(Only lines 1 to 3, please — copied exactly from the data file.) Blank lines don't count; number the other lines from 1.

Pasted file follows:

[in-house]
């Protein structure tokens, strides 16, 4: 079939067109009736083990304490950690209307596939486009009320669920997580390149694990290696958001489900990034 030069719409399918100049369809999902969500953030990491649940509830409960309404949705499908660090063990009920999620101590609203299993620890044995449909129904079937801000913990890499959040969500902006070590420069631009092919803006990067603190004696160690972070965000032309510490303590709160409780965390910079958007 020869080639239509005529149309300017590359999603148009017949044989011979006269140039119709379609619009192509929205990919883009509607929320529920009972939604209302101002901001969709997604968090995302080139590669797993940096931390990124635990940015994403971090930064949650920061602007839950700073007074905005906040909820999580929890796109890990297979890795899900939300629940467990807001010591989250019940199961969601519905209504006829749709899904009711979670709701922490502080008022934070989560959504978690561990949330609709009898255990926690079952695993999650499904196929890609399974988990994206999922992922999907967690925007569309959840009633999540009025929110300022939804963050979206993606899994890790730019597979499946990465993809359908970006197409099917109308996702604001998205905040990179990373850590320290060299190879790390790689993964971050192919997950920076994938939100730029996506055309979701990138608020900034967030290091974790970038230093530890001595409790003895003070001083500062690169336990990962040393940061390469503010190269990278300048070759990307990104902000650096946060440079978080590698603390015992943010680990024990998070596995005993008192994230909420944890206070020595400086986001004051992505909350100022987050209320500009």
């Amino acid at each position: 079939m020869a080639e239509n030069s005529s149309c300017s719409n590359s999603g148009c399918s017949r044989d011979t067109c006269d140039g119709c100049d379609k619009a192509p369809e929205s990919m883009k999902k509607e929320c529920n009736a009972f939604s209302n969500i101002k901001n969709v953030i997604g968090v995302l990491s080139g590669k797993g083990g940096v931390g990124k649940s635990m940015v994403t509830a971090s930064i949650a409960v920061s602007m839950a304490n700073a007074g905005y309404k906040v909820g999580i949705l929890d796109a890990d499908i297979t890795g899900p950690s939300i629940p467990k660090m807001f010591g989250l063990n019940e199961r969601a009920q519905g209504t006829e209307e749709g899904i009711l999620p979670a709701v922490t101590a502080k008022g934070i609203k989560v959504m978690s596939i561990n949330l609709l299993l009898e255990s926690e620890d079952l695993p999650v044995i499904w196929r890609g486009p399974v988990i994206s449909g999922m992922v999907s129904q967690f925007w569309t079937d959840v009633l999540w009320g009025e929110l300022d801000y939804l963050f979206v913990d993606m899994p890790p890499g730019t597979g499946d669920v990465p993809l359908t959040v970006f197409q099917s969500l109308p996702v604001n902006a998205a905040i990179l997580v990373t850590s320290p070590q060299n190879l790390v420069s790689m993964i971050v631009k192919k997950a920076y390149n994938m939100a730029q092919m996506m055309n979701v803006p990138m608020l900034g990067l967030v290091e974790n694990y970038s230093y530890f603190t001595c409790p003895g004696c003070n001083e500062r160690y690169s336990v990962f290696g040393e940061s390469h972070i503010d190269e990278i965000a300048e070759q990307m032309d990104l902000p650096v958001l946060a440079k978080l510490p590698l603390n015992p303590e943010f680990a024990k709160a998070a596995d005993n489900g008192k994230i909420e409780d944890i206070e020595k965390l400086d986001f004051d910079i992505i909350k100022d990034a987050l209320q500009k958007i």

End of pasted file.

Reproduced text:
[in-house]
């Protein structure tokens, strides 16, 4: 079939067109009736083990304490950690209307596939486009009320669920997580390149694990290696958001489900990034 030069719409399918100049369809999902969500953030990491649940509830409960309404949705499908660090063990009920999620101590609203299993620890044995449909129904079937801000913990890499959040969500902006070590420069631009092919803006990067603190004696160690972070965000032309510490303590709160409780965390910079958007 020869080639239509005529149309300017590359999603148009017949044989011979006269140039119709379609619009192509929205990919883009509607929320529920009972939604209302101002901001969709997604968090995302080139590669797993940096931390990124635990940015994403971090930064949650920061602007839950700073007074905005906040909820999580929890796109890990297979890795899900939300629940467990807001010591989250019940199961969601519905209504006829749709899904009711979670709701922490502080008022934070989560959504978690561990949330609709009898255990926690079952695993999650499904196929890609399974988990994206999922992922999907967690925007569309959840009633999540009025929110300022939804963050979206993606899994890790730019597979499946990465993809359908970006197409099917109308996702604001998205905040990179990373850590320290060299190879790390790689993964971050192919997950920076994938939100730029996506055309979701990138608020900034967030290091974790970038230093530890001595409790003895003070001083500062690169336990990962040393940061390469503010190269990278300048070759990307990104902000650096946060440079978080590698603390015992943010680990024990998070596995005993008192994230909420944890206070020595400086986001004051992505909350100022987050209320500009």
């Amino acid at each position: 079939m020869a080639e239509n030069s005529s149309c300017s719409n590359s999603g148009c399918s017949r044989d011979t067109c006269d140039g119709c100049d379609k619009a192509p369809e929205s990919m883009k999902k509607e929320c529920n009736a009972f939604s209302n969500i101002k901001n969709v953030i997604g968090v995302l990491s080139g590669k797993g083990g940096v931390g990124k649940s635990m940015v994403t509830a971090s930064i949650a409960v920061s602007m839950a304490n700073a007074g905005y309404k906040v909820g999580i949705l929890d796109a890990d499908i297979t890795g899900p950690s939300i629940p467990k660090m807001f010591g989250l063990n019940e199961r969601a009920q519905g209504t006829e209307e749709g899904i009711l999620p979670a709701v922490t101590a502080k008022g934070i609203k989560v959504m978690s596939i561990n949330l609709l299993l009898e255990s926690e620890d079952l695993p999650v044995i499904w196929r890609g486009p399974v988990i994206s449909g999922m992922v999907s129904q967690f925007w569309t079937d959840v009633l999540w009320g009025e929110l300022d801000y939804l963050f979206v913990d993606m899994p890790p890499g730019t597979g499946d669920v990465p993809l359908t959040v970006f197409q099917s969500l109308p996702v604001n902006a998205a905040i990179l997580v990373t850590s320290p070590q060299n190879l790390v420069s790689m993964i971050v631009k192919k997950a920076y390149n994938m939100a730029q092919m996506m055309n979701v803006p990138m608020l900034g990067l967030v290091e974790n694990y970038s230093y530890f603190t001595c409790p003895g004696c003070n001083e500062r160690y690169s336990v990962f290696g040393e940061s390469h972070i503010d190269e990278i965000a300048e070759q990307m032309d990104l902000p650096v958001l946060a440079k978080l510490p590698l603390n015992p303590e943010f680990a024990k709160a998070a596995d005993n489900g008192k994230i909420e409780d944890i206070e020595k965390l400086d986001f004051d910079i992505i909350k100022d990034a987050l209320q500009k958007i």